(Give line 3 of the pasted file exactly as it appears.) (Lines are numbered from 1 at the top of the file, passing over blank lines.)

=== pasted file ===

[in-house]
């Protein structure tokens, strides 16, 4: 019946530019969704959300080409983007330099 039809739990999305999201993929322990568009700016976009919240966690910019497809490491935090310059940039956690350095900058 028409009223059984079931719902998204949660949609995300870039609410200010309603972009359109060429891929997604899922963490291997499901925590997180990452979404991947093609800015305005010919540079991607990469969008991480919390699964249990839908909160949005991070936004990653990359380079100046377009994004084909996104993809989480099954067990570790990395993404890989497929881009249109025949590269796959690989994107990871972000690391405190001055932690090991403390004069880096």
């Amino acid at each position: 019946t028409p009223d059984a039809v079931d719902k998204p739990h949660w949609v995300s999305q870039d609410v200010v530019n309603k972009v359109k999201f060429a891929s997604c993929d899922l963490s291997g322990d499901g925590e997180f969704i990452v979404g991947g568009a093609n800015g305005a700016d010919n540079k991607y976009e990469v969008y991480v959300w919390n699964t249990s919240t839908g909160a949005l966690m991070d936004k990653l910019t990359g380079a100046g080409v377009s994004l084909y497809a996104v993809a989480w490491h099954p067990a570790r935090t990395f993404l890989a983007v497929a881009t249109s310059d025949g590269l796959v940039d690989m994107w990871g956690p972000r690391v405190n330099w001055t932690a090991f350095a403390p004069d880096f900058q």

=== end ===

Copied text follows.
């Amino acid at each position: 019946t028409p009223d059984a039809v079931d719902k998204p739990h949660w949609v995300s999305q870039d609410v200010v530019n309603k972009v359109k999201f060429a891929s997604c993929d899922l963490s291997g322990d499901g925590e997180f969704i990452v979404g991947g568009a093609n800015g305005a700016d010919n540079k991607y976009e990469v969008y991480v959300w919390n699964t249990s919240t839908g909160a949005l966690m991070d936004k990653l910019t990359g380079a100046g080409v377009s994004l084909y497809a996104v993809a989480w490491h099954p067990a570790r935090t990395f993404l890989a983007v497929a881009t249109s310059d025949g590269l796959v940039d690989m994107w990871g956690p972000r690391v405190n330099w001055t932690a090991f350095a403390p004069d880096f900058q």